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THIS is the long-awaited sculpture that is tipped to put Malvern and Worcestershire on the map.
Creators of the giant wellington boot say it could rival the Angel of the North and will draw visitors to the area.
The colourful sculpture was installed on the top of the Malvern Hills yesterday.
It will be officially unveiled later in the year.
Standing three metres tall, the giant welly is visible for miles around on both sides of the border, especially on a clear day.
Tourism chiefs hope it will inspire more people to visit the hills, climb to the top of British Camp and have their picture taken with the giant welly.
The boot was chosen as a symbol of the region’s rich rural history.
Originally it was going to be green, but creators Floral I Op - a design company based in London - decided to give it a colourful make-over to make it more appealing.
“We wanted to create something that really represented the area, rather than just being a gimmick,” said artist Avril Le Premiere.
“I suppose we could have gone for a walking boot, but the area is so well known for its agricultural and there are so many keen gardeners around here, we opted for a welly boot in the end.”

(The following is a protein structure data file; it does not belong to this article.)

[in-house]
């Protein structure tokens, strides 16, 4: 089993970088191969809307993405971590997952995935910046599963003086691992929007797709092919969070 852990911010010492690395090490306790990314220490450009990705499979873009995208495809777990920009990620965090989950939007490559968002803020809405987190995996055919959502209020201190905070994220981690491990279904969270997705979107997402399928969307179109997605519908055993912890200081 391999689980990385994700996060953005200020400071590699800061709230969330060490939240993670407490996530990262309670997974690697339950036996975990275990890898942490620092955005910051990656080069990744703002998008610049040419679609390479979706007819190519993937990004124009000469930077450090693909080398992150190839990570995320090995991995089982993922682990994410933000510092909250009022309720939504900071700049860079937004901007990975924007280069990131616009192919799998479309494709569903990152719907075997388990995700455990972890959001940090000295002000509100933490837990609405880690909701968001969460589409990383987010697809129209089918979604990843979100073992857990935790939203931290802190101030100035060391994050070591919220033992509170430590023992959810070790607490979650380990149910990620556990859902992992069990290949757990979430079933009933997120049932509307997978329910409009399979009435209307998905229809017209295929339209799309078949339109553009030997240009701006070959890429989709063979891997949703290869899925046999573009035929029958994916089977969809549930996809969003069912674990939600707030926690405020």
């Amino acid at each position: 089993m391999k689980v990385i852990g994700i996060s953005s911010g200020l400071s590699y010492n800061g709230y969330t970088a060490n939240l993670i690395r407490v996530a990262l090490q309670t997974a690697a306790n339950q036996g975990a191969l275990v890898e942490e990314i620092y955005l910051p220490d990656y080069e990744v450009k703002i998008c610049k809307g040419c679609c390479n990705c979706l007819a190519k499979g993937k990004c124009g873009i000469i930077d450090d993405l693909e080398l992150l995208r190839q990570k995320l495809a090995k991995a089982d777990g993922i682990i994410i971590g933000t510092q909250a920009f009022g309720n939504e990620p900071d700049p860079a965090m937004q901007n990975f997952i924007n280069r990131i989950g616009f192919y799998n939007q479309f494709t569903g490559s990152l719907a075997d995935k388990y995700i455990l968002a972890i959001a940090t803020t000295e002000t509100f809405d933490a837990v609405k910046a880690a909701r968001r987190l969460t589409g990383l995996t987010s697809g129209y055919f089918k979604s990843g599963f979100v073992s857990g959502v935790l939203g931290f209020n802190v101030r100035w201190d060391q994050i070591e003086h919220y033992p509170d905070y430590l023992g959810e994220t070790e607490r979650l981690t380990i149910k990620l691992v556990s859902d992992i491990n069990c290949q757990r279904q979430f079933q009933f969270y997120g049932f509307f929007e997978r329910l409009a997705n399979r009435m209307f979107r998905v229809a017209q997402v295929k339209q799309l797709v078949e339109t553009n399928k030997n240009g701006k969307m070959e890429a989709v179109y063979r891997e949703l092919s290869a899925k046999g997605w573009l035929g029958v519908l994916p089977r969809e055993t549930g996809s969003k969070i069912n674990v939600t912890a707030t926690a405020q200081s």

Walkers on the hill yesterday were treated to the first view of the sculpture.
One rambler, from Stroud, Gloucestershire, said: “To be honest we thought it was someone fly tipping again.
“But as we got closer we realised it was a sculpture.”
Dominic O’Rourke, from Ledbury, said he thought it was a great idea.
“Who wouldn’t want to be pictured alongside a giant wellington boot?” they said. “It’s boot-iful!”
Una Forth, chairman of the Malvern branch of the Friends Of Open Landscapes Society, said: “We’re absolutely delighted.
“We weren’t sure at first, but we’ve dipped our toe into the world of modern art and we’re so glad that we did.
“Seeing the giant welly there, on top of the hills, was really something. It has surpassed our best expectations.
“I’m quite sure the giant wellington boot will give Malvern and the hills a foot up on the tourist trail and will bring in visitors from far and wide.
“In the current economic climate, we must do all we can to attract more visitors and this is a definite step in the right direction.”
But not everyone has been so impressed.
Local councillor, Joe Konyu, has already called for its removal, describing the statue as “a poor silly fad”.